NZ and US mass killings on USB stick found on knifeman
A thumb drive with information about mass killings in the US and New Zealand was found on the crazed 21-year-old man who allegedly stabbed one woman to death, slashed another in the back and terrorised bystanders in the back in Sydney's CBD on Tuesday.
NSW Police Commissioner Mick Fuller said the man, understood to be Mert Ney who has a long history of mental illness, did not have any links to terrorist organisations.
But information pertaining to the massacre of Muslim people at prayer in Christchurch was on a thumb drive found on Ney when he was brought to the ground by three heroic strangers.
"There was certainly information found on him about mass casualties around the world," Mr Fuller said.
"I believe some of them around North America and New Zealand.
"I understand that there was a thumb stick drive that had information on it.
He said the man was in the residential unit on Clarence St for a business transaction when Ney's knife-wielding rampage began.
"At this stage it appears that he was (in the unit) for a business purpose," Mr Fuller said.
Ney, from Marayong in Sydney's west, was detained by members of the public about 2pm after he was seen walking along York St covered in blood and armed with a knife.
It's alleged he stabbed a 41-year-old woman near the corner of King and Clarence Streets before three men managed to pin him to the ground with milk crates.
Police arrived on the scene shortly after and arrested Ney, whom The Daily Telegraph understands is an escaped mental patient, before taking him to Day Street Police Station.
He has since been taken to Royal Prince Alfred Hospital where he will undergo a mental health assessment.
The injured woman was taken to St Vincent's Hospital in a stable condition.
Police said in a statement that the woman was found suffering a stab wound in a hotel and was treated by police and NSW Ambulance paramedics inside the building.
Following Ney's arrest, a 21-year-old woman's body was discovered in a unit on the fourth floor of a residential building on Clarence St with her throat slashed.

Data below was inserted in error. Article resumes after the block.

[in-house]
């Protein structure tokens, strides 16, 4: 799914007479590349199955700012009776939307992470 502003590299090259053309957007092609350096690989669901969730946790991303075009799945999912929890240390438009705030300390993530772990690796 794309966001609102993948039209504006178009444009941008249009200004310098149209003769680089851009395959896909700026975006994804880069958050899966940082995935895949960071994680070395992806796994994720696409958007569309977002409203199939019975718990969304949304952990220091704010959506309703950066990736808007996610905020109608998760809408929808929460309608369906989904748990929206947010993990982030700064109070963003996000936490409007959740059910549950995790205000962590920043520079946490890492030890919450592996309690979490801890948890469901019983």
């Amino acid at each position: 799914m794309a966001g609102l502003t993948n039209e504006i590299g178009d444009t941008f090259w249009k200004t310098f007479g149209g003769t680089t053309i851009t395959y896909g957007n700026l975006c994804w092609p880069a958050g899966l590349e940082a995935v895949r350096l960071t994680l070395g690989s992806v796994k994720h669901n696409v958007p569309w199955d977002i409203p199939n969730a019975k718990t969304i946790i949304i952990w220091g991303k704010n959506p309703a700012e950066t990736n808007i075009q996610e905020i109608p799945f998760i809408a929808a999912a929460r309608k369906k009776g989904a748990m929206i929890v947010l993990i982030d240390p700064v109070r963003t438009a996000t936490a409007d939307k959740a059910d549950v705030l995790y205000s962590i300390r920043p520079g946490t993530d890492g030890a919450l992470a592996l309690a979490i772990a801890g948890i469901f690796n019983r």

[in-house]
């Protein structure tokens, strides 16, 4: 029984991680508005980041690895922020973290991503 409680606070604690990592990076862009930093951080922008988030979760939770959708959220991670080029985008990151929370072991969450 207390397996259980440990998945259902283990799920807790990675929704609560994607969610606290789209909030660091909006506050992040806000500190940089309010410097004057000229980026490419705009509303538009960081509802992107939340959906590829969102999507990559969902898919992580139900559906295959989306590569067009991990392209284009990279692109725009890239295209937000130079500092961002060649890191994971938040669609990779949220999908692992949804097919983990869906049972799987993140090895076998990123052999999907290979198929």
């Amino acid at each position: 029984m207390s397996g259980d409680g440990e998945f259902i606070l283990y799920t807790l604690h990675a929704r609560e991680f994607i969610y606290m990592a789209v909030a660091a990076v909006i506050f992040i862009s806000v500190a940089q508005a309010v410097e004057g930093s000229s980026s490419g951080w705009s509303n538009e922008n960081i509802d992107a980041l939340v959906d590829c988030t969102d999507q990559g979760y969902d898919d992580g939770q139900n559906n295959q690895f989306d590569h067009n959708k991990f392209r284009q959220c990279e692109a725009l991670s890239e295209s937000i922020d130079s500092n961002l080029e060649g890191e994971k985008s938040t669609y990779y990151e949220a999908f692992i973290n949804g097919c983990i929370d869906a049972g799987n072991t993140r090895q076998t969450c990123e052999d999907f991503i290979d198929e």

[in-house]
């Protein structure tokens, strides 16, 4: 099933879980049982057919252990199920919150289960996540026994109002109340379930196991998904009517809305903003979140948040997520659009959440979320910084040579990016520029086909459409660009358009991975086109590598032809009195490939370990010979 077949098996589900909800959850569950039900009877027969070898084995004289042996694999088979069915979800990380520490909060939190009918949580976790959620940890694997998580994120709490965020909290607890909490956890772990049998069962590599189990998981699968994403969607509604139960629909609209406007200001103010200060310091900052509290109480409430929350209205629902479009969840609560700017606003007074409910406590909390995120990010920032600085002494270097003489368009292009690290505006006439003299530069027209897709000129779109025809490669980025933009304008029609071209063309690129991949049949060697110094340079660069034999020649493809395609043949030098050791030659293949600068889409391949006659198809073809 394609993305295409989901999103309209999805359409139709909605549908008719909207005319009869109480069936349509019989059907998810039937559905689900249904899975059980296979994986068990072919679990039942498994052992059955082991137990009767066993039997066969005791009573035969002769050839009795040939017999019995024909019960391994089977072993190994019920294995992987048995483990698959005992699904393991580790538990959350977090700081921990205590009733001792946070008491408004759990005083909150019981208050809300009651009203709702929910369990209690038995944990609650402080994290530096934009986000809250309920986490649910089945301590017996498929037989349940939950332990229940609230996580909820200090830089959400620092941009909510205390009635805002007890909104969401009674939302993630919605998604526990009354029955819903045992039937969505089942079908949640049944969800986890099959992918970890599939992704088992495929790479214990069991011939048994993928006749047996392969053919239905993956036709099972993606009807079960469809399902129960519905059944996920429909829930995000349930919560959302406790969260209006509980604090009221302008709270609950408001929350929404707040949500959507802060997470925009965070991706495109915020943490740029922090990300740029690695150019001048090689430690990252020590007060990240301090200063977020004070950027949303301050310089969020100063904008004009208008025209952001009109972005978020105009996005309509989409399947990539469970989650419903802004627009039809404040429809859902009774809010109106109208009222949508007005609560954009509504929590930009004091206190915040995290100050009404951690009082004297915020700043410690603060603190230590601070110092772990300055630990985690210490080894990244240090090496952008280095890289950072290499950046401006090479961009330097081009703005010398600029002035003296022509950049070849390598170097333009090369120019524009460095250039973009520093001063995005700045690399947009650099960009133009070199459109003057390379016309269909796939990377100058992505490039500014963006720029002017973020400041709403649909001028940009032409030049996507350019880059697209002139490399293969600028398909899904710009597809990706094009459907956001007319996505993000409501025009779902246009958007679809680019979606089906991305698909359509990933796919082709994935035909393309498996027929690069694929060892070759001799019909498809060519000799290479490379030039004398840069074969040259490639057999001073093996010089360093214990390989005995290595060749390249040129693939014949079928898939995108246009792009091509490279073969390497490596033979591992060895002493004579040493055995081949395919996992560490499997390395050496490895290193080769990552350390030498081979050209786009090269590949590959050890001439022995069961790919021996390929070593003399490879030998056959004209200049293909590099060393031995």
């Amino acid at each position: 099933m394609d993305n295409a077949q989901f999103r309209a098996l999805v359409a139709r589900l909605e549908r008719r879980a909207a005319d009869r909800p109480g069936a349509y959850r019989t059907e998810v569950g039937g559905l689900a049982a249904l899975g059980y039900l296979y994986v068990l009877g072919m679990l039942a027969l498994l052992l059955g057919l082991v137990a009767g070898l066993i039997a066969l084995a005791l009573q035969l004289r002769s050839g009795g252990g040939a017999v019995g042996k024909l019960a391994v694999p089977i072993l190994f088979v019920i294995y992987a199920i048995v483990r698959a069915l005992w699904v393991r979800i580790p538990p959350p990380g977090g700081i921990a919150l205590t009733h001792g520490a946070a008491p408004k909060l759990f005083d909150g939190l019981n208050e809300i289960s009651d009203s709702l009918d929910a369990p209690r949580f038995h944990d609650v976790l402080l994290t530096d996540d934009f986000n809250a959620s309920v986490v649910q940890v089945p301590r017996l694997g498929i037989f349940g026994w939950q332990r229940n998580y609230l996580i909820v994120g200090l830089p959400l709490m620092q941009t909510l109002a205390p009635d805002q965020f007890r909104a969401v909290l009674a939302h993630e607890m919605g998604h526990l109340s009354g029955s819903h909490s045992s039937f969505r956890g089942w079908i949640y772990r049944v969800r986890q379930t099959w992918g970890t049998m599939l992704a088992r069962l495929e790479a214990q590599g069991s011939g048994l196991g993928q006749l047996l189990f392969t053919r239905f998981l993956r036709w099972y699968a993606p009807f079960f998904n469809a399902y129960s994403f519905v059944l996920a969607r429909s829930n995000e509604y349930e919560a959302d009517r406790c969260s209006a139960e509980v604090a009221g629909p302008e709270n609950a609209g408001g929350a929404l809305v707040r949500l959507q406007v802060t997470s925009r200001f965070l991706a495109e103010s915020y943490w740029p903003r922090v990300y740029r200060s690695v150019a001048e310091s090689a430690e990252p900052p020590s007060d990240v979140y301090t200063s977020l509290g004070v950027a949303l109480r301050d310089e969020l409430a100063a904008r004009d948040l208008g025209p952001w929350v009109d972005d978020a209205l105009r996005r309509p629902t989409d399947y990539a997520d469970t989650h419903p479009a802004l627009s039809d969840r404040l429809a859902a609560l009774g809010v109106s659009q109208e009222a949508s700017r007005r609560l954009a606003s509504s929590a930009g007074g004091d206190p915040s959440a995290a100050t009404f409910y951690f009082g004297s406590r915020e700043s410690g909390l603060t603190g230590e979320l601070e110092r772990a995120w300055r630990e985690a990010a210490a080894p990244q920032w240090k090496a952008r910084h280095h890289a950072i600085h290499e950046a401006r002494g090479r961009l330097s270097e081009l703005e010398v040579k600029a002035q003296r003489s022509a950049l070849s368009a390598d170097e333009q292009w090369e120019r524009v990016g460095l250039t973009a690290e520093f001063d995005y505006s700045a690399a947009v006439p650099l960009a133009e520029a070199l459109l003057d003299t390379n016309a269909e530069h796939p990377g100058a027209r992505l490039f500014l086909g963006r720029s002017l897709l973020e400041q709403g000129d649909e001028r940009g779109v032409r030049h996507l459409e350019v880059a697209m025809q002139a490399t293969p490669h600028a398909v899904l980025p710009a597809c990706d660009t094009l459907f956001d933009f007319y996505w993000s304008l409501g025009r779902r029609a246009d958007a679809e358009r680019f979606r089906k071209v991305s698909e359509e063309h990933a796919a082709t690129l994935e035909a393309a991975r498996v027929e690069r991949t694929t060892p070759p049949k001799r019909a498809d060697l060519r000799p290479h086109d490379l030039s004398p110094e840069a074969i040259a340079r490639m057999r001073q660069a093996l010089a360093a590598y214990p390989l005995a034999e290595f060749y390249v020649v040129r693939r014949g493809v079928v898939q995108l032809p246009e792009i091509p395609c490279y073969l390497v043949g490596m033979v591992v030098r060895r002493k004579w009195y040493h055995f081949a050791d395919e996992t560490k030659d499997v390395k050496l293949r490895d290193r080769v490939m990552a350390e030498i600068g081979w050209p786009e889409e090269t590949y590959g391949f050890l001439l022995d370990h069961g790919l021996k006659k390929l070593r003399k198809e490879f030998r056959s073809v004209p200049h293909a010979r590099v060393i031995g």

It's not yet known if there are more victims.
NSW Police Commissioner Mick Fuller said the incident is not being treated as terrorism but Ney was known to police.
"But his history was unremarkable compared to the gravity of the crimes he committed," Commissioner Fuller said.
"I can say he does have a history of mental health".
A thumb stick drive "that had information on it" was found on Ney at the time of his arrest.
Witnesses told AAP a young man armed with a 30-centimetre kitchen knife had been yelling religious statements.
Police say it's been reported he was yelling "Allahu Akbar".
Paul O'Shaughnessy, 37, said his brother Luke, 30, chased the man and managed to get a grip on him with the help of a third person.
"He's got blood all over him … shouting religious statements," Mr O'Shaughnessy said.
Australian leaders praised the bravery of bystanders after the rampage.
Prime Minister Scott Morrison said his thoughts were with everyone impacted by the attack.
"The violent attack that took place in Sydney this afternoon is deeply concerning," he said on Twitter.
"The attacker is now in police custody following the brave actions of those who were present at the scene and were able to able to restrain him."
Mr Morrison said the motivation for the attack has not yet been determined but police were
"continuing with their inquiries".
"Any further offical (sic) information will be provided by the New South Wales Police, who are keeping us appraised through our agencies, including details of casualties."
Labor leader Anthony Albanese also praised the efforts of emergency services and members of the public.
"We congratulate the NSW police on the work that they have done, and the amazingly brave bystanders who took action to apprehend this man," he said.
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Mr Albanese said it was a "scary incident in the heart of Sydney".
"Very scary visuals, and the fact that people were putting their own lives on the line by taking action was an act of incredible bravery," he said.
"I certainly pay tribute to them and we await the NSW police's reports on what the details and motivations were."
If you or someone you know needs help, mental health support or emotional assistance, contact Lifeline Services on 13 11 14.